Good Schools

A strange thing occurred on the social medias last week. I noticed several discussions on what constitutes a “good school.” I don’t know if there was something in the news about it, or if there was just a temporary zeitgeist that got people to thinking about schools more than they normally do. Maybe it’s this strange election season . . . .

Anyway.

For whatever reason, the discussions popped up and I read comments, articles, and replies on the topic. I didn’t add anything. I have found in my history with social media that when I comment on serious posts and/or articles my distinct world view and sardonic voice can be . . . lost and/or misinterpreted. Also, I’ve made my fair share of social media stumbles that I don’t care to repeat. So I try to keep a voyeuristic social media presence when it comes to all things of a serious nature.

Anyway.

I read and read and came to the conclusion that no one really knows with any specificity what a good school looks like. People have different values, after all. So I thought, as an education veteran, I would attempt to create a good school. I boiled it down to a list. We all like lists, right? Buzzfeed, I’m looking at you.

Before going any further though, I must caution you, dear reader. This list is by no means finished. It is by no means perfect. It is merely a collection of thoughts on the net. I am not 100% committed to any of these concepts and would gladly take suggestions and criticisms.

  1. Though I hate to start with a negative . . . a good school must NOT be politically neutral. A good school must support the politicians and public figures that both verbally and literally (that’s the key) support them. It is time to break the legal shackles that prevent this. School systems should be allowed to endorse political candidates.
  2. A good school must put education over athletics. It seems obvious, doesn’t it . . . ?
  3. A good school must employ teachers who are also scholars. If you are teaching science, you better damn well be a scientist. If you’re teaching writing, you better damn well be a writer. Knowledge without application and understanding, after all, is useless.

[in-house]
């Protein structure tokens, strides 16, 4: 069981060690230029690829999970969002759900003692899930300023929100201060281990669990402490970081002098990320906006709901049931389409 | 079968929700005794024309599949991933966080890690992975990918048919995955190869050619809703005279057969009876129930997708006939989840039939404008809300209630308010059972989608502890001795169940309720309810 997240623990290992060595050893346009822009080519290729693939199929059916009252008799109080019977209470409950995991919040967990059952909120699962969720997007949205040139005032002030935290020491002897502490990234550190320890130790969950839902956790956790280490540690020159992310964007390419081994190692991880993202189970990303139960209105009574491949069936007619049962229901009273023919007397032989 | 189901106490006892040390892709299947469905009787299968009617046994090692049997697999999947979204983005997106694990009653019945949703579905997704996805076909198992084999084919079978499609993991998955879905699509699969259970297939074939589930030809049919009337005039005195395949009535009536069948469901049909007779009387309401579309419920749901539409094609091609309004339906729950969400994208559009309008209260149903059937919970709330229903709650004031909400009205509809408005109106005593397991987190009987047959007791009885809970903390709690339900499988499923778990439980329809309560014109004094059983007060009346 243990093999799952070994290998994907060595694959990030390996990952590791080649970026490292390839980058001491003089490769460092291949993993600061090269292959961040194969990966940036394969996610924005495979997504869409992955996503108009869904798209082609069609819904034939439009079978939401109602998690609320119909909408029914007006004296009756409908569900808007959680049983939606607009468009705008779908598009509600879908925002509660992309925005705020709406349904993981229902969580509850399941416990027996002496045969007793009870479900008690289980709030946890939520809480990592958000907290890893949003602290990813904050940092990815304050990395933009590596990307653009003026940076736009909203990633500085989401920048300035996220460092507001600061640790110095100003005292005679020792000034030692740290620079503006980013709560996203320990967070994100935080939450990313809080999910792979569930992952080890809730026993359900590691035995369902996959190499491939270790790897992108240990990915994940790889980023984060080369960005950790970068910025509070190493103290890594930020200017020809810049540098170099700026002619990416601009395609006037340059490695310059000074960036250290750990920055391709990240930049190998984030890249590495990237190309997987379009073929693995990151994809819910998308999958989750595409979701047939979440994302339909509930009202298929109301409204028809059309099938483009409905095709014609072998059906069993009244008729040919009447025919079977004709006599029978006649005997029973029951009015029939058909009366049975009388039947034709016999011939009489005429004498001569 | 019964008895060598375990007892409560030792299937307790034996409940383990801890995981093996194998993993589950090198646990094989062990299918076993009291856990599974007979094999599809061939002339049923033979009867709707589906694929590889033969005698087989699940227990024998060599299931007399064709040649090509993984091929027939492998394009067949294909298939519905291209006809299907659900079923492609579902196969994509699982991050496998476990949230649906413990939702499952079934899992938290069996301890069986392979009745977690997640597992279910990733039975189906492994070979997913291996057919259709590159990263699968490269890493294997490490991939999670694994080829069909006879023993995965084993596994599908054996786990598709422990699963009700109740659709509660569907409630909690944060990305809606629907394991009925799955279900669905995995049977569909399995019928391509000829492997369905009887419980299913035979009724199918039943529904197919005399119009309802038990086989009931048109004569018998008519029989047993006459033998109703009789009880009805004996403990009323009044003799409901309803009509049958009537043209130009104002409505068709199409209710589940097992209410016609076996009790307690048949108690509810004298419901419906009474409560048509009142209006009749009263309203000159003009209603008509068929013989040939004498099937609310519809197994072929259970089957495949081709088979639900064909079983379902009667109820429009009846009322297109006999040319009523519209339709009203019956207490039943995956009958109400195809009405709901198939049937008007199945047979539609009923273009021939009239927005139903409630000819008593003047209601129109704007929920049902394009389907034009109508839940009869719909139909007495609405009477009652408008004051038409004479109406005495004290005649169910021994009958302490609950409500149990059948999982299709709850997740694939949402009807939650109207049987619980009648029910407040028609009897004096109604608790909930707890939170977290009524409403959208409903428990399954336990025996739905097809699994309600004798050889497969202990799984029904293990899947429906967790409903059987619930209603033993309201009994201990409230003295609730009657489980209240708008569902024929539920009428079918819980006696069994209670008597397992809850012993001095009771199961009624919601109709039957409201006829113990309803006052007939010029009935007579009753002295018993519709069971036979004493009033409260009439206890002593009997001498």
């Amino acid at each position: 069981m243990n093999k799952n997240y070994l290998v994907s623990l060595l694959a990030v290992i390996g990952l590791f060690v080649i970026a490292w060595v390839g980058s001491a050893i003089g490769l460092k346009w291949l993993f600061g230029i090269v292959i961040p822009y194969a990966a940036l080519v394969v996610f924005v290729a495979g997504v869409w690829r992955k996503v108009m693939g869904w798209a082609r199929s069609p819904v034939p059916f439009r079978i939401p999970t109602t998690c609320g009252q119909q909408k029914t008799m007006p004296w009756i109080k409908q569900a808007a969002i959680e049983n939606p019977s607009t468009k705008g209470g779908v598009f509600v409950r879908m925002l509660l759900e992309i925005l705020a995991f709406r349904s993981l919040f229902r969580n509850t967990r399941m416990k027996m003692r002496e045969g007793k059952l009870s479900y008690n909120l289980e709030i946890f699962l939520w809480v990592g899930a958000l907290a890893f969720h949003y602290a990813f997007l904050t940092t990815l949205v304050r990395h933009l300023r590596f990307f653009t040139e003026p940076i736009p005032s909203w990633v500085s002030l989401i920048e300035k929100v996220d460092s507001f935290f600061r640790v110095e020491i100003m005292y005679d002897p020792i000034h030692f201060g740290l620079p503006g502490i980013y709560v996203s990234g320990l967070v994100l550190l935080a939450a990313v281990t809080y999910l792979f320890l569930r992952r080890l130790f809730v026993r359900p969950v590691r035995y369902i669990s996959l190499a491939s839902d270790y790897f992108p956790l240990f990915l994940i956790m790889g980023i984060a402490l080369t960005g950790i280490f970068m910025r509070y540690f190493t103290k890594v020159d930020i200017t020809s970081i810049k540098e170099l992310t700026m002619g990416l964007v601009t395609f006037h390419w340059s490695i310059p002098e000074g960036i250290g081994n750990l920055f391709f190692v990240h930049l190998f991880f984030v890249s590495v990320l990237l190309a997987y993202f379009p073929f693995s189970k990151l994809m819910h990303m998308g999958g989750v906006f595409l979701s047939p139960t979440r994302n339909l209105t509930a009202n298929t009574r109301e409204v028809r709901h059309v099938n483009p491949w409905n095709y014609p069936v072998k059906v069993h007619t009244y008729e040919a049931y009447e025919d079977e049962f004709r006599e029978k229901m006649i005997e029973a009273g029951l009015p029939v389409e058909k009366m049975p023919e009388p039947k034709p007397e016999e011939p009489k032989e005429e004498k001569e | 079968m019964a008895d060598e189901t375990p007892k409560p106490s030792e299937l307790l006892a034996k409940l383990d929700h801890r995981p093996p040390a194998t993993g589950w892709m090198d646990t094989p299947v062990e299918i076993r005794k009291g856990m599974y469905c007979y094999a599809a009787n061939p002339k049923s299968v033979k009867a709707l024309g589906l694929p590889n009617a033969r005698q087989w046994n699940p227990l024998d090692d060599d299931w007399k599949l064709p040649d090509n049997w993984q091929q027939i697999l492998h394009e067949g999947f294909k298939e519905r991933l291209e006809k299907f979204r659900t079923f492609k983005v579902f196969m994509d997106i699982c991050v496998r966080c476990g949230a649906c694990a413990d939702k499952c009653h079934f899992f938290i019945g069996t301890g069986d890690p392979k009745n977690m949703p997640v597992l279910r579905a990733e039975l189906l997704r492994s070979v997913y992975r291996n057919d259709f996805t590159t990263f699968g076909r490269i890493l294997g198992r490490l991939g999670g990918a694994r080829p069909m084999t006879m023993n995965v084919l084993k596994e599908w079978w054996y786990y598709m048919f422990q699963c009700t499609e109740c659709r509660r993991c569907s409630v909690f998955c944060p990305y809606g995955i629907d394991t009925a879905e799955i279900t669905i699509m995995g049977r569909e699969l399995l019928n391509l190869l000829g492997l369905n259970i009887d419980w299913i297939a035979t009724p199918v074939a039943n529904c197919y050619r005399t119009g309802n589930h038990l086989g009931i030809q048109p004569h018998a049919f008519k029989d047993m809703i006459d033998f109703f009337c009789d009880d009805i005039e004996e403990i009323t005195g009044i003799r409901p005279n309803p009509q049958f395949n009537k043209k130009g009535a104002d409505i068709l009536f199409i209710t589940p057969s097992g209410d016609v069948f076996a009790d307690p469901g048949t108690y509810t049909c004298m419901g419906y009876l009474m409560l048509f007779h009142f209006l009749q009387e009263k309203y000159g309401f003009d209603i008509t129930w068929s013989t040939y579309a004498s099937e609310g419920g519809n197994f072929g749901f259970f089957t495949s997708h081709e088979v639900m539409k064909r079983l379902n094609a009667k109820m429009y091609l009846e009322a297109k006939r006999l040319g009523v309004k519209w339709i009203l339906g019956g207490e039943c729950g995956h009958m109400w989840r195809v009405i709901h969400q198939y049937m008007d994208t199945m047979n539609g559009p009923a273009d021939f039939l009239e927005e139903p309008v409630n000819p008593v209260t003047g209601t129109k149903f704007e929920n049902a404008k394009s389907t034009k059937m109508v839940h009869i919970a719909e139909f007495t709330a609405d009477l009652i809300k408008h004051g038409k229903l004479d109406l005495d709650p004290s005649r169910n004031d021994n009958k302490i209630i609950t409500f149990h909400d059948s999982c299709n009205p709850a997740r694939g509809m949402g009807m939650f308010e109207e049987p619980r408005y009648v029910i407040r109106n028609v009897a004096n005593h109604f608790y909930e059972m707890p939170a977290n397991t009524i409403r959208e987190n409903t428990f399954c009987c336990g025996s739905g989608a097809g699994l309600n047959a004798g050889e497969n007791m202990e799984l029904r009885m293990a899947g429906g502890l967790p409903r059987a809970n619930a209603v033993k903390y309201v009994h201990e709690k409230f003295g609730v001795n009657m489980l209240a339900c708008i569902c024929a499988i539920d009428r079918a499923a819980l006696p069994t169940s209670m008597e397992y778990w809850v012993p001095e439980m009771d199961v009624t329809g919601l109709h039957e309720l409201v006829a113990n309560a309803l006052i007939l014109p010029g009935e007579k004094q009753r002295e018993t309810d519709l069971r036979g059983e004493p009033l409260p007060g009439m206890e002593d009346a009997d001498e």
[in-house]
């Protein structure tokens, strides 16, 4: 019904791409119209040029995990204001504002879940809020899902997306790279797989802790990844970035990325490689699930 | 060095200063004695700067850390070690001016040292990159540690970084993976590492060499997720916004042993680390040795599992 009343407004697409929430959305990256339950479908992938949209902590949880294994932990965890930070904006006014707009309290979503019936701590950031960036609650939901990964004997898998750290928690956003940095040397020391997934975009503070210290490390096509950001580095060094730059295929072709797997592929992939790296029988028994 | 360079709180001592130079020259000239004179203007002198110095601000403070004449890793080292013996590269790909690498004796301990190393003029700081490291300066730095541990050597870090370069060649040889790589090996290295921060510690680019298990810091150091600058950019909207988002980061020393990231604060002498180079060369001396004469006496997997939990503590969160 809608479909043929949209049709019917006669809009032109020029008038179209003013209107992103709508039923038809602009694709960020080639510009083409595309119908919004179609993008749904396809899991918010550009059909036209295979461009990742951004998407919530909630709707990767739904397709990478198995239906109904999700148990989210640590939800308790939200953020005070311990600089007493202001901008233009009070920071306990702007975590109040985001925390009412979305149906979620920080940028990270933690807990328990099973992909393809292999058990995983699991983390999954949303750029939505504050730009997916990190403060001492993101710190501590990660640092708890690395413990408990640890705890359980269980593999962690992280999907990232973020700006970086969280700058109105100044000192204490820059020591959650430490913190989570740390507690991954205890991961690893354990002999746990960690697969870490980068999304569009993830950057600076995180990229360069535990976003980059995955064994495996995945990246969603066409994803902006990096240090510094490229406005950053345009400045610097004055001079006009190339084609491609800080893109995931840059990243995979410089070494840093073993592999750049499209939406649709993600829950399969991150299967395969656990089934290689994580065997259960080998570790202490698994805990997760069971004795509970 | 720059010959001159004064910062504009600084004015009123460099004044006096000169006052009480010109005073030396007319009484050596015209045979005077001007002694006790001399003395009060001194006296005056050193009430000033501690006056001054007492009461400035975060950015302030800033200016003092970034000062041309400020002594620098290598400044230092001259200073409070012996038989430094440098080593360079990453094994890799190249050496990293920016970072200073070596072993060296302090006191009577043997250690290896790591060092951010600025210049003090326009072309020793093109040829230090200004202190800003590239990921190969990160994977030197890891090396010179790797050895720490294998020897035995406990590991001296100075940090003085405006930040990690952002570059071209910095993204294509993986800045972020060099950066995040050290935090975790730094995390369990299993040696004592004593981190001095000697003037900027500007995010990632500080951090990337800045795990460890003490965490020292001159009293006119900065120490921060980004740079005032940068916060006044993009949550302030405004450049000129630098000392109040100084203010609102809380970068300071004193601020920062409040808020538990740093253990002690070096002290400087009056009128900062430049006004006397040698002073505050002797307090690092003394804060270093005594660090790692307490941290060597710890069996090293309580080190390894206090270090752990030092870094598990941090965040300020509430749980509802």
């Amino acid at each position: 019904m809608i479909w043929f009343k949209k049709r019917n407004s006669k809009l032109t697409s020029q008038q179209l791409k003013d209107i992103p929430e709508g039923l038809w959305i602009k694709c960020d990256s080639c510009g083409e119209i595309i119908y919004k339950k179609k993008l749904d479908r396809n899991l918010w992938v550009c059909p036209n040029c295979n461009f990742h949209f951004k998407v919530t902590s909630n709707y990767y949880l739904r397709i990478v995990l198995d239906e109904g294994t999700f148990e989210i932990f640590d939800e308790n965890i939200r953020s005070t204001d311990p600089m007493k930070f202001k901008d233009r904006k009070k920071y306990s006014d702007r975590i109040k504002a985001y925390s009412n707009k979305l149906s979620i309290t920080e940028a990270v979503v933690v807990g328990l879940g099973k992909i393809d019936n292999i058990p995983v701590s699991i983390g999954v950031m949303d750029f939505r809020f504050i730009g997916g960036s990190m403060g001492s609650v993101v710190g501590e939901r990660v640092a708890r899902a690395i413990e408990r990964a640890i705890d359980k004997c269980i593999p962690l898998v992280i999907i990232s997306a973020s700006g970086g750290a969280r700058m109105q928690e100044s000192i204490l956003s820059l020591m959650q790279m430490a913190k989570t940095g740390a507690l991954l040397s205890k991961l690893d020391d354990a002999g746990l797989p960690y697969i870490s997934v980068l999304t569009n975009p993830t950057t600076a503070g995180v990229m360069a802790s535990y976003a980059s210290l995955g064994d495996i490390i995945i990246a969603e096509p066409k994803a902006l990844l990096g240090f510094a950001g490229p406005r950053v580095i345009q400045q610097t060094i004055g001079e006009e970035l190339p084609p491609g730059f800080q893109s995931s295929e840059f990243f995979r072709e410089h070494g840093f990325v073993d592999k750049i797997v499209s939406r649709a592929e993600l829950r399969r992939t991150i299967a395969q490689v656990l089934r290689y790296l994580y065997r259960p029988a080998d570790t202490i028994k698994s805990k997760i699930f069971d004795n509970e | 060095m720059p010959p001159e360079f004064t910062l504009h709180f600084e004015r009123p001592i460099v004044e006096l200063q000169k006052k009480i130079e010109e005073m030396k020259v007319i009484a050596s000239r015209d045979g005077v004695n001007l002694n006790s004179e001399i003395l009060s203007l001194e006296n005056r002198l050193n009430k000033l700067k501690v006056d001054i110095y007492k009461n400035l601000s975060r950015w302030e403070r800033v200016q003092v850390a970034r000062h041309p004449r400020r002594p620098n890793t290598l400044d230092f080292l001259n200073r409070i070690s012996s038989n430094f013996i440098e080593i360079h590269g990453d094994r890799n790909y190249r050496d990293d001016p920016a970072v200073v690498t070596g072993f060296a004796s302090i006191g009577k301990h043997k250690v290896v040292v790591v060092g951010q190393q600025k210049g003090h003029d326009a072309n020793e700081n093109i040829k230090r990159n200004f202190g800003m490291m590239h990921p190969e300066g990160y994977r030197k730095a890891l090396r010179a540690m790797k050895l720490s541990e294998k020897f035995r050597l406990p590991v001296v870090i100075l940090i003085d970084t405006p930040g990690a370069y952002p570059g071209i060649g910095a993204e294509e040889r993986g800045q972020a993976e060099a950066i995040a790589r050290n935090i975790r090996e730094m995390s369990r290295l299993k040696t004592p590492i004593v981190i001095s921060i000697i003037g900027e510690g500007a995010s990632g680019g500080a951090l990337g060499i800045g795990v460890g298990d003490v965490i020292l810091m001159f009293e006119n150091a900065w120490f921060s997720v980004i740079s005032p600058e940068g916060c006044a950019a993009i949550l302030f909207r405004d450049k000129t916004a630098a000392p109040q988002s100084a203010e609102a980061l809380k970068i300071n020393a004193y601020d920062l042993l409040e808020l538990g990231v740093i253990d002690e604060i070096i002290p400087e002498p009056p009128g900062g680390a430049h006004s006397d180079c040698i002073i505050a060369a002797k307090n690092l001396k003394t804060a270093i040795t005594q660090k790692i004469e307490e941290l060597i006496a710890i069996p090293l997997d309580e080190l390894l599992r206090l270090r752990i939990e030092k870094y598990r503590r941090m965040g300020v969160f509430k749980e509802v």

4. A good school must employ administrators who never leave the classroom. In other words, the principal should teach at least one class a day . . . or maybe a week . . . I guess I’d be fine with a week. If this means there is no principal in the traditional sense, but a committee of teachers that runs the school, then so be it.
  5. A good school must be allowed to operate in a way that is best suited to support the students attending classes there. Does that mean some schools will have different classes than others? Does it mean, certain schools will be required to do less or more by way of state and national requirements? Yes.
  6. Speaking of state and national requirements . . . that one is tricky. I support a national plan for public schools. For instance, in English 9, across the nation, I’m not against the idea that all students should learn about thesis development or some such thing. It could be a required aspect of students’ education. That said, it should be up to the teachers how that knowledge is disseminated. I guess that’s the ultimate take away here–how the knowledge is disseminated should be up to the person doing the teaching.
  7. A good school should be rigorous. I have found that most people can and will do what is expected of them. High expectations are a must. for all parties involved: students, teachers, and administrators. Additionally, a good school must be supportive. For example, understand the tree climbing fish scenario and/or understand that expecting teachers to get multiple degrees without financial support is ludicrous.giphy-15
  8. A good school has zero tolerance for bullying.
  9. A good school does not bow to the whims of parents who have no concept of what education is like beyond what it was like when they were students in classrooms many moons and seasons prior to today. Nor does a good school let a teacher who has lost his or her way keep teaching.
  10. A good school is there, on paper anyway, to teach children how to take in and interpret information. That said, in the meantime, students also develop relationships with their teachers, friends, and administrators. They learn how to interact with people they disagree with. They learn how to behave in professional environments and non-professional ones. In other words, they learn how to survive. A good school must employ teachers, administrators, counselors, food workers, custodians, and IT professionals who all understand that school is about so much more than traditional book learning.
  11. Oh, and finally, good schools should have uniforms.
    1. BAM!